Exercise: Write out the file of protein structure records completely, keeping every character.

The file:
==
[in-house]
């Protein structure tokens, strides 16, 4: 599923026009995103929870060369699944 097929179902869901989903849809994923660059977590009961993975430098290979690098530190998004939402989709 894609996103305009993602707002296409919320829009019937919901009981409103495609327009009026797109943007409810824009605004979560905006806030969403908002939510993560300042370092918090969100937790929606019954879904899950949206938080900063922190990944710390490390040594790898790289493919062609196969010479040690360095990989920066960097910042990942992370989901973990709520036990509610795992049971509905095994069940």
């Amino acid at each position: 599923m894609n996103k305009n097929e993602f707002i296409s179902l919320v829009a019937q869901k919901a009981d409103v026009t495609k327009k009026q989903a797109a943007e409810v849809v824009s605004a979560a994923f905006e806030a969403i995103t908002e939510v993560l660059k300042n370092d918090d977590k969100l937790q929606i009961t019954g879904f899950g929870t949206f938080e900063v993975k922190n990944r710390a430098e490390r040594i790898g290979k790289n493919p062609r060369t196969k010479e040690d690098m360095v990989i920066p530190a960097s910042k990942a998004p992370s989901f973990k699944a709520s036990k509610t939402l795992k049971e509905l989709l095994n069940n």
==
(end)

[in-house]
């Protein structure tokens, strides 16, 4: 599923026009995103929870060369699944 097929179902869901989903849809994923660059977590009961993975430098290979690098530190998004939402989709 894609996103305009993602707002296409919320829009019937919901009981409103495609327009009026797109943007409810824009605004979560905006806030969403908002939510993560300042370092918090969100937790929606019954879904899950949206938080900063922190990944710390490390040594790898790289493919062609196969010479040690360095990989920066960097910042990942992370989901973990709520036990509610795992049971509905095994069940």
């Amino acid at each position: 599923m894609n996103k305009n097929e993602f707002i296409s179902l919320v829009a019937q869901k919901a009981d409103v026009t495609k327009k009026q989903a797109a943007e409810v849809v824009s605004a979560a994923f905006e806030a969403i995103t908002e939510v993560l660059k300042n370092d918090d977590k969100l937790q929606i009961t019954g879904f899950g929870t949206f938080e900063v993975k922190n990944r710390a430098e490390r040594i790898g290979k790289n493919p062609r060369t196969k010479e040690d690098m360095v990989i920066p530190a960097s910042k990942a998004p992370s989901f973990k699944a709520s036990k509610t939402l795992k049971e509905l989709l095994n069940n």